April 17, 2014

Subscriber Login



Don't have a username and password? Phone 419-399-4015 or email subscription@progressnewspaper.org to get yours today.
Click the E-Editions image below to see E-editions of the Progress, Weekly Reminder and special sections

Polls

Should the county emergency management agency office duties be a separate office?
 
Gettin' buggy with it

By Kylee Baumlee

One of the concerns about having such a warm winter last year was what effect it would have on the insect population. It’s generally thought that a warm winter won’t kill all the bugs it needs to. Every ecosystem has its balance and when things are shaken up by such things as temperature, you have to wonder if there will be changes in other parts of the whole.

I’m no scientist, but I like to think my brain works logically (most of the time). So my initial response to this bug thing was to say that even if many of the bad bugs weren’t wiped out by the usual prolonged cold temperatures of a typical winter, neither would their natural enemies. Balance would remain, right?

I don’t know what your personal experience in your garden was, but here’s mine: I had fewer bugs. That’s right. Fewer. In particular, the Japanese beetle numbers were down. For years now, I’ve kept a running tally of just how many Japanese beetles I’ve caught and destroyed throughout the summer.

I hand pick them off of their favorite haunts – the ‘Morning Magic’ climbing rose and the pink hybrid tea rose, ‘Memorial Day’. These are the only plants I find them on, with an occasional one or two found on the daylily ‘Big Smile.’

In my worst year, 2009, I found over 300 Japanese beetles in the garden. This year, only 33 TOTAL. Since my chickens find these to be a delicious treat, they were disappointed when I walked by their run with no treat, time and time again.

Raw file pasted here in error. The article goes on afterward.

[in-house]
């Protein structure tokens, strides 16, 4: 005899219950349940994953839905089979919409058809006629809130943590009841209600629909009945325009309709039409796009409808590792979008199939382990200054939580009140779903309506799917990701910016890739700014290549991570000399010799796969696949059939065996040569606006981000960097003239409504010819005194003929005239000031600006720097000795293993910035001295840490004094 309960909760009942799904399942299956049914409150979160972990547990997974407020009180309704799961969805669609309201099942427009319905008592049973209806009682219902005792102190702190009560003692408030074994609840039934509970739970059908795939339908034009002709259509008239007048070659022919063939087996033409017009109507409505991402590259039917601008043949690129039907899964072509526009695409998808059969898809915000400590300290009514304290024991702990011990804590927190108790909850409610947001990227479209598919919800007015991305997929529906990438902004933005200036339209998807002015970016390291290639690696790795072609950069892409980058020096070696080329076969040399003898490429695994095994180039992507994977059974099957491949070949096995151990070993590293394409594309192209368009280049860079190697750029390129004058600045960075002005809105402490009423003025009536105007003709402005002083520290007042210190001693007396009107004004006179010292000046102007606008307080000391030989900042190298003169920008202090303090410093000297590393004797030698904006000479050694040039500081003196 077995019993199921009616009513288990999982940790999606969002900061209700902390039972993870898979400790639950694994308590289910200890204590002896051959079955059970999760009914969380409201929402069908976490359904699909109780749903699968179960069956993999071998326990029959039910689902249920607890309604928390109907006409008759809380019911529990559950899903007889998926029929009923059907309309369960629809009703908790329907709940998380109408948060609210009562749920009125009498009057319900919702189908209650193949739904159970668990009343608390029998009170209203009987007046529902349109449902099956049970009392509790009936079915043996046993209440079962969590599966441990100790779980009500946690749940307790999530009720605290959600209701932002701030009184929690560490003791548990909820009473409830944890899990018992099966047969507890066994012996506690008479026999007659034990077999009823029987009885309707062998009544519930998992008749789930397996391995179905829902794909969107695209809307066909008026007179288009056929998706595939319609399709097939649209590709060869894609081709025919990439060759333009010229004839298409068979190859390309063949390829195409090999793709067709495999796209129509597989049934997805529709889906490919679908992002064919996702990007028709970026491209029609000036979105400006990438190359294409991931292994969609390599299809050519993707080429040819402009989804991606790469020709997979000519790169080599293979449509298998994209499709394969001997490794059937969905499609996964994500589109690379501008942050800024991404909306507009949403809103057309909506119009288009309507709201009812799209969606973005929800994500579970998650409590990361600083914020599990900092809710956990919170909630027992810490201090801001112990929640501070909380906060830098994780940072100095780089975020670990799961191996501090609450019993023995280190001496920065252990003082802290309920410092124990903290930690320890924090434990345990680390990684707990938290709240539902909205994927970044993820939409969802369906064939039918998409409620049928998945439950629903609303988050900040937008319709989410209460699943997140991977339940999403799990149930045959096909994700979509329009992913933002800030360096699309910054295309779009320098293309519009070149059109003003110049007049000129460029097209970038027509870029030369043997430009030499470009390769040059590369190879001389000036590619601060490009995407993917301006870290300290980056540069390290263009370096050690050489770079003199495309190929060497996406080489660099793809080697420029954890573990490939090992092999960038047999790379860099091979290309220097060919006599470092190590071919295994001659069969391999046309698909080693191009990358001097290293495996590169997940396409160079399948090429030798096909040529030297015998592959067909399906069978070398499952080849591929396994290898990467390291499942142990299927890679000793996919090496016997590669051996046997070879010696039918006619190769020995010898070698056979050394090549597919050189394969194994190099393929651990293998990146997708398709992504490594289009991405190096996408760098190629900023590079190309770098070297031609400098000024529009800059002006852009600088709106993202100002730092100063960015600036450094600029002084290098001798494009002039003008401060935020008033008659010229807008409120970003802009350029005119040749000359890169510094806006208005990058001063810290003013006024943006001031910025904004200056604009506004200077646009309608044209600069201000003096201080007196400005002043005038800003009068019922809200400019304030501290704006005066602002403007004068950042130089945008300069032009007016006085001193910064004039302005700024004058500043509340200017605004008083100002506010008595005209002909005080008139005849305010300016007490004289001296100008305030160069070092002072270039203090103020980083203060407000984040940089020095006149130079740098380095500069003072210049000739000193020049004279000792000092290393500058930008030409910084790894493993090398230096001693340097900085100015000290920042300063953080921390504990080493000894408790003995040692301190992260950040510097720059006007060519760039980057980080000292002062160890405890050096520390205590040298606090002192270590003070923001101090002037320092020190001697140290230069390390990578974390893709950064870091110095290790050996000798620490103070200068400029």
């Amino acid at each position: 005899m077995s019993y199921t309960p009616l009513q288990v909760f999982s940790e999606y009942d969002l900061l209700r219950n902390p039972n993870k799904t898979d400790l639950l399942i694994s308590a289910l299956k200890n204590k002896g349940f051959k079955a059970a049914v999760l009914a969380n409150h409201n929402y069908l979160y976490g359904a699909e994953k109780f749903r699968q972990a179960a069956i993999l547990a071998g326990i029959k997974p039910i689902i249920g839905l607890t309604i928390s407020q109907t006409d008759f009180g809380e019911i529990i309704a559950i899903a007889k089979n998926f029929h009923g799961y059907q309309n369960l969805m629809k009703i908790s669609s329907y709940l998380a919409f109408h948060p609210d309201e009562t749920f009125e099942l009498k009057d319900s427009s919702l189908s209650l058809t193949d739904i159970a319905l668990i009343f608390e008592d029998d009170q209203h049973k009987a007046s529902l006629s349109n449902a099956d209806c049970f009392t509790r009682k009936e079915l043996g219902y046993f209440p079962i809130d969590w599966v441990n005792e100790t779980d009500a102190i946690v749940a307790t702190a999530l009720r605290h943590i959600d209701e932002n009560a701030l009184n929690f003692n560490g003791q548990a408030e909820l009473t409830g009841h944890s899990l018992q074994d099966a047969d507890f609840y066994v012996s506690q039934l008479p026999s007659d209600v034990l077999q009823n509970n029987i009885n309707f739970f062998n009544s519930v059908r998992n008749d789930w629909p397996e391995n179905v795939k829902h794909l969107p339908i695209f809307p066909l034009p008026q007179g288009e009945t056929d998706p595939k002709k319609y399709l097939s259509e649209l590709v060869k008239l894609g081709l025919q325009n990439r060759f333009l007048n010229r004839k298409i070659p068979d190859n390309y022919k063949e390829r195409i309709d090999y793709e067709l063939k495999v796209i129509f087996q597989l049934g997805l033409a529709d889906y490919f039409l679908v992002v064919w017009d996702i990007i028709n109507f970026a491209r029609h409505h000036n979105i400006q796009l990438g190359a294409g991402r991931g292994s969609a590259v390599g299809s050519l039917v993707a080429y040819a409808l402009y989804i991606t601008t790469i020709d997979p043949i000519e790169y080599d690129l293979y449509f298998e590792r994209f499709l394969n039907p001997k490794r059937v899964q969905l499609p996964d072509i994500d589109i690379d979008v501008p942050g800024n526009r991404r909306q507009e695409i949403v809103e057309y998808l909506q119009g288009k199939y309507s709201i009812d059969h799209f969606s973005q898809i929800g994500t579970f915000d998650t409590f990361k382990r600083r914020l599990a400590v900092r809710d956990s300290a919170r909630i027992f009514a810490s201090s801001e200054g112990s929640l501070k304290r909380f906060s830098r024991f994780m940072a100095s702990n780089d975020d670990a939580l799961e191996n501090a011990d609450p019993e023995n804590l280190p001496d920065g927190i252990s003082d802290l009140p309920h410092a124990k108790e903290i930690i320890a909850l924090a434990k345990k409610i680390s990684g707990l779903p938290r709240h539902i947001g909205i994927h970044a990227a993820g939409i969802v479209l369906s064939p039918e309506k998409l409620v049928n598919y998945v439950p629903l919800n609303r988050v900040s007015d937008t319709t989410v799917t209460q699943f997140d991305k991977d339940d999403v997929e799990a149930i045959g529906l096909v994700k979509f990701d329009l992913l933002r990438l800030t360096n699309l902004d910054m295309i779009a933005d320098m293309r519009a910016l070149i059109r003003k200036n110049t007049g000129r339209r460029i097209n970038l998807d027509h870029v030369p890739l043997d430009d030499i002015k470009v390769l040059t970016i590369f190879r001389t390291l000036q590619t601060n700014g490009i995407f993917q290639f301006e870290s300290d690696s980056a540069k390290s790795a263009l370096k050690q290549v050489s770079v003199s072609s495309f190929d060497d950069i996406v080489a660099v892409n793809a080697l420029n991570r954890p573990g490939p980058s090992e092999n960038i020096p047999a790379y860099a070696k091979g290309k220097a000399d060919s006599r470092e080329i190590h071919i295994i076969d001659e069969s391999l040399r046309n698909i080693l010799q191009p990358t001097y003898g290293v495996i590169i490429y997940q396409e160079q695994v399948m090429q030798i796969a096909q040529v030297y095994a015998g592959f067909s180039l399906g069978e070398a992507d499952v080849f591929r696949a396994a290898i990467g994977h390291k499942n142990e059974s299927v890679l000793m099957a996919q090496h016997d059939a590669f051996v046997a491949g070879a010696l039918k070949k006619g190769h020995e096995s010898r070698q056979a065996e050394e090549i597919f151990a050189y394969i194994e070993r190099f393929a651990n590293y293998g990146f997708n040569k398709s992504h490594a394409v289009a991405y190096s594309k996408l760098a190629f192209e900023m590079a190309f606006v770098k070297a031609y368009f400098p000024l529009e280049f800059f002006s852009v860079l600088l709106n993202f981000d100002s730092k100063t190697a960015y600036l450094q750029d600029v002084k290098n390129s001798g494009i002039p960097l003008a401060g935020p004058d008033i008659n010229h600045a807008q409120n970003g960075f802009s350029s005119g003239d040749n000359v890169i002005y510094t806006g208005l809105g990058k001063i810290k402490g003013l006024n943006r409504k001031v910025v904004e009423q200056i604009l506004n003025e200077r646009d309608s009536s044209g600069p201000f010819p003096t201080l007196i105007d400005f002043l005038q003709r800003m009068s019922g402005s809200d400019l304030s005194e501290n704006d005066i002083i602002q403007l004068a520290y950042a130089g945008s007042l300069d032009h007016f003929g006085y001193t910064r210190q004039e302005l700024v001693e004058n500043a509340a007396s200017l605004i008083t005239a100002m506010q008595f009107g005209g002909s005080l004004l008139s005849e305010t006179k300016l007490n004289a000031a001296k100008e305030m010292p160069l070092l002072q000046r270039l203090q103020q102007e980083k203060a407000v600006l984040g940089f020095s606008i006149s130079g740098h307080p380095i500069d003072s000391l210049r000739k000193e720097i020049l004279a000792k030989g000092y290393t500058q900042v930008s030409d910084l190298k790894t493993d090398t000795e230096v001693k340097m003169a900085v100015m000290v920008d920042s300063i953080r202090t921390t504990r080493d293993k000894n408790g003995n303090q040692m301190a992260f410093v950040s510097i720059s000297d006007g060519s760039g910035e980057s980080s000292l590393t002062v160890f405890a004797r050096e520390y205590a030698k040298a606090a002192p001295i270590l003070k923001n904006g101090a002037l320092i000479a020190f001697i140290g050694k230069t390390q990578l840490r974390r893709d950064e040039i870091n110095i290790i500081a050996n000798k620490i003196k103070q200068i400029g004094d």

Was this because of the warmer winter? I have my doubts and like to think it’s because I’ve been diligent each year in removing them so there are fewer to reproduce for the next year. I also give the grubs I find when digging in the garden to the chickens, so those never have a chance to grow up to be beetles either.

As far as other insects go, the dry summer reduced the mosquito population to almost non-existent. They increased this fall as we got the badly needed rains, but not to unbearable amounts. I can remember some summers when they were so bad I couldn’t even work outside in the middle of the day without being swarmed by them.

Our garden is a Certified Monarch Waystation and we grow several types of milkweed so that the monarchs have another place to lay eggs. Milkweed (Asclepias sp.) plants are the only things that monarch caterpillars eat, and with much of that habitat disappearing, so are the monarchs.

I love the monarch and its miraculous migration story, so I want to do my part to help increase their populations. They were conspicuously missing in the first part of summer, but returned in the second half, although I never found a single chrysalis in my garden this year.

I didn’t have any problems with squash vine borer, and the flea beetles that usually pepper the foliage of many plants with tiny holes that look like they got hit with buckshot were minimal, too. I had the usual number of tobacco hornworms on the tomatoes (again, chicken treats!) and the katydid nymphs took their toll on the roses in similar fashion as years before. The spotted cucumber beetles were everywhere, but no more than usual and the same goes for cabbage loopers.

One of the most disgusting insects in my garden is the earwig. It can cause some damage to flowers, but I had fewer of those this year, too. If I noticed an increase in any unwanted garden pests, it was the slugs. I never actually saw too many, but my hostas suffered damage from them more this year than in any of the years prior.

This has been a record-setting weather year, to be sure, but I don’t know that it had much effect on the insects. At least not from my observation and perspective as a home gardener. Your experience may have been different and I’d love to hear about it.

Read more at Kylee’s blog, Our Little Acre, at www.ourlittleacre.com and on Facebook at www.facebook.com/OurLittleAcre. Contact her at PauldingProgressGardener@gmail.com.